Game Math

Hi -

On some of the more recent Live Advance Arcade streams some Trig functions (sin, cos, tan) have been used. I can follow along, but still do not completely understand when those functions are applicable in games (trying to avoid just memorizing code). I was wondering if anyone know where there are some good resources that goes over this and how it is applied to games.

I believe this functions could be beneficial in creating a Field Goal kicking game, where one bar bounces back forth on the x-axis to determine the kicking accuracy and another bounces up and down on the y-axis to determine the power of the kick. This might be a good idea for a live stream :grinning:

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It feels like something like in high school or college math.

@jwunderl any ideas here? I’m guessing trig doesn’t get covered in the course…

Yeah, we don’t really go into trig in the course; only thing I see right away is a sin or two in one of the example games at the end :frowning:

So, I’ll have a go at this. The following assumes knowledge of basic algebra (specifially, solving equations).

Trigonometry often comes into play when we are dealing with velocity.

Imagine we have a spaceship and an asteroid. Well, let’s not just imagine. Here ya go:


Now, let’s say we want to give the spaceship an appropriate velocity so that it moves toward the asteroid. In this case, we know the coordinates both of the spaceship and of the asteroid, so we can just do some quick subtractions to get an appropriate velocity:

arcade-Trig (1)

Other times, though, we don’t know coordinates. Instead, we have a velocity vector: We know the speed that we want the object to move, and we know the direction of the movement, expressed as an angle:

arcade-Trig-2 (2)

In this case, we know we want to move the spaceship at a speed of 50 and an angle of 30 degrees. We don’t have a way to express this in MakeCode Arcade natively, so we need to translate this information into an x velocity and a y velocity. This is where our trigonometry facts come into play. Remember soh-cah-toa: sine is opposite over hypotenuse, cosine is adjacent over hypotenuse, and tangent is opposite over adjacent:

sine = ----------
cosine = ----------

tangent = --------

For our triangle, vy is opposite (or across from) our angle, vx is adjacent (or connected) to our angle, and the hypotenuse (the long side of the triangle) is 50. To figure out vx, we are dealing with the adjacent side and the hypotenuse, so we know we need to use the cosine function. Rearranging the equation a bit, we get

vx = 50 * cosine(30)

Similarly, we need sine to figure out vy:

vy = 50 * sine(30)

Since MakeCode Arcade has access to trig functions, we can let our program do the calculations:

arcade-Trig-2 (3)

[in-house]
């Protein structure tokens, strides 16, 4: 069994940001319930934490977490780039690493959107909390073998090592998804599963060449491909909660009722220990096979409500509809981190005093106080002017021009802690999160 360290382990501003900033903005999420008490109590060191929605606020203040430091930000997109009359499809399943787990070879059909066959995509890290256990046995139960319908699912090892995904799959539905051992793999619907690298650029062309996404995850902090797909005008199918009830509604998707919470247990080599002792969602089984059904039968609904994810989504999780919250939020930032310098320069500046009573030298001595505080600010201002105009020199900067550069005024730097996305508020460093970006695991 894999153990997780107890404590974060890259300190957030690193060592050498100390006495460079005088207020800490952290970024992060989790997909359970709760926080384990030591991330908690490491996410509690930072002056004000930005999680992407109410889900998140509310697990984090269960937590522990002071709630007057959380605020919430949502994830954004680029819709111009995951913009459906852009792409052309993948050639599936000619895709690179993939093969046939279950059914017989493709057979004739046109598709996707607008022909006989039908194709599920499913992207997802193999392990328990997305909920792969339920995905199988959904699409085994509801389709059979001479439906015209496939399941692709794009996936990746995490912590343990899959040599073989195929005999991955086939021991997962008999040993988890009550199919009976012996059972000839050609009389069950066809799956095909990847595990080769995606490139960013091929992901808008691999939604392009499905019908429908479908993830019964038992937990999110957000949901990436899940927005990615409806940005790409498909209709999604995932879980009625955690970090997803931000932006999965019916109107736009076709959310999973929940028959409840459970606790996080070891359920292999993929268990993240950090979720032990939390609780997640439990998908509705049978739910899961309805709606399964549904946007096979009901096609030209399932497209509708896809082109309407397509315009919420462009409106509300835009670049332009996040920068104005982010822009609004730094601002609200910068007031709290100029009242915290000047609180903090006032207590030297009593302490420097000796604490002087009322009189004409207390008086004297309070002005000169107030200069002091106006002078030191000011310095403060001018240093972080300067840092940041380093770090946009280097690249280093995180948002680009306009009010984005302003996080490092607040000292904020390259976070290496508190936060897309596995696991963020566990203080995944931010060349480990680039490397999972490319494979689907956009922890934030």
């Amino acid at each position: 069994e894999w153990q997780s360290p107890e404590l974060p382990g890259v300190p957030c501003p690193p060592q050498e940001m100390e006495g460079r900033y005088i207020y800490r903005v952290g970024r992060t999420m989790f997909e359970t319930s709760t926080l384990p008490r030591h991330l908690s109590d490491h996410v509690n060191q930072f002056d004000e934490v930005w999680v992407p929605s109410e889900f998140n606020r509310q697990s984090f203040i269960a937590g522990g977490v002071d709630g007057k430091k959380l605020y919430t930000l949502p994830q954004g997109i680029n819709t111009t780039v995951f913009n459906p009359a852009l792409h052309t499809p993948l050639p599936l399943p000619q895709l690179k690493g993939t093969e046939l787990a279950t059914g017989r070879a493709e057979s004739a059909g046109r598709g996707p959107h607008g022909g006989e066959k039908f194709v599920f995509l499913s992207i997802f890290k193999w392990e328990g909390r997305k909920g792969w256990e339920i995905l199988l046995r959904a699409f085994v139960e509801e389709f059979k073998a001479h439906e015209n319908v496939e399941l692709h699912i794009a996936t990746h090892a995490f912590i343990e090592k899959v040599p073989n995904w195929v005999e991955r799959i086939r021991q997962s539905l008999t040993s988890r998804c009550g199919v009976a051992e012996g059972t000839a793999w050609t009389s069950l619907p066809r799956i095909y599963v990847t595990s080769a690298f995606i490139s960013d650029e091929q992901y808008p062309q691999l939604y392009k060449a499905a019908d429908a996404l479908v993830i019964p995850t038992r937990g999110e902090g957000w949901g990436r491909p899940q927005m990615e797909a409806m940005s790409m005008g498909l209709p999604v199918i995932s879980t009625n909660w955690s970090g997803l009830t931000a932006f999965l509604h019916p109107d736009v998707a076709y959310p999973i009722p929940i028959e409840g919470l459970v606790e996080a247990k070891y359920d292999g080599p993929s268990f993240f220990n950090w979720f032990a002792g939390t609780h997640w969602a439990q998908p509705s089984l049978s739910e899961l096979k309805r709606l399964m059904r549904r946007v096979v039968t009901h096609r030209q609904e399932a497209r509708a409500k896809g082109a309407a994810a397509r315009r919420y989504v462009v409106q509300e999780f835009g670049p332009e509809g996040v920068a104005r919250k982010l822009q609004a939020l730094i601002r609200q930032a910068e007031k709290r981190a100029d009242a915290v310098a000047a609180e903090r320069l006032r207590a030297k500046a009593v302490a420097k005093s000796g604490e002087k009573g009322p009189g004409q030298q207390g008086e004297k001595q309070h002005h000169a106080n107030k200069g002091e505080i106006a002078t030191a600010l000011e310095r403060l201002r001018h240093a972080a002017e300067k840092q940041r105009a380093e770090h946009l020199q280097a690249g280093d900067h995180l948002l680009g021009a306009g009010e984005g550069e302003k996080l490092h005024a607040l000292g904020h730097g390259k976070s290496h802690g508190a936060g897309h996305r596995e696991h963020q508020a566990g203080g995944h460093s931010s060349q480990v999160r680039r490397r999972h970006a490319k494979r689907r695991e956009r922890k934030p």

Last bit of trickery: Like most programming languages, the functions in MakeCode Arcade do not use degrees to measure angles. Rather, they use radians. Quick conversion: 180 degrees = π (pi) radians. You can see that conversion in the code above.

Now, why would we ever need this? Here’s one example:

arcade-Ball-and-Paddle (1)

Let’s say we have a ball and a paddle at the bottom of the screen controlled by the player. Instead of simply reflecting the ball off of the paddle, we want the player to have some control over how the ball bounces off of the paddle. If the ball hits in the middle of the paddle, then the ball will bounce straight up. The more off-center the hit is, the more sideways we want the ball to bounce. No matter which direction the ball is moving, though, we want it to move at a constant speed.

The code could look something like this:

Feel free to play around with these samples.

To learn more about trigonometry, perhaps give Khan Academy a try.

As always, if you have any questions, feel free to ask!

P.S. Yes, I have written an extension that handles some of this math for you. Check the link below for the Vector Math extension.

See all of my MakeCode Arcade games and extensions here!


@AlexK Thank you for really breaking that down! That does clarifies the use of those functions & I did check out the Khan Academy’s lessons. Let me see if I get this right, looking at the Paddle & Ball overlap code, Delta X is the displacement of the paddle and ball, you are multiplying percentageOffCenter by 90 to make a right triangle, then the bouncleAngleReads iconverts the angle into Radians then once we have that we figure out the vx & vy using the cos & sin.

You did 16 - deltaX because it is 16 pixels from the bottom of the ball sprite to the center of the paddle sprite? Then by dividing by 16 you are putting that into a decimal so it can be converted into a percentage? Am I correct with this?

Again thank you for taking the time to explain this!

I’d say you are on the right track, @rymc88!

One of the things that you get used to when using trig functions is getting the orientation correct. Depending on the application, you may need to do a little bit of magic (e.g. switch vx and vy, make one of them negative, add 90 degrees) to get the numbers that you need.

When dealing with vectors, it helps to know which angle points in which direction: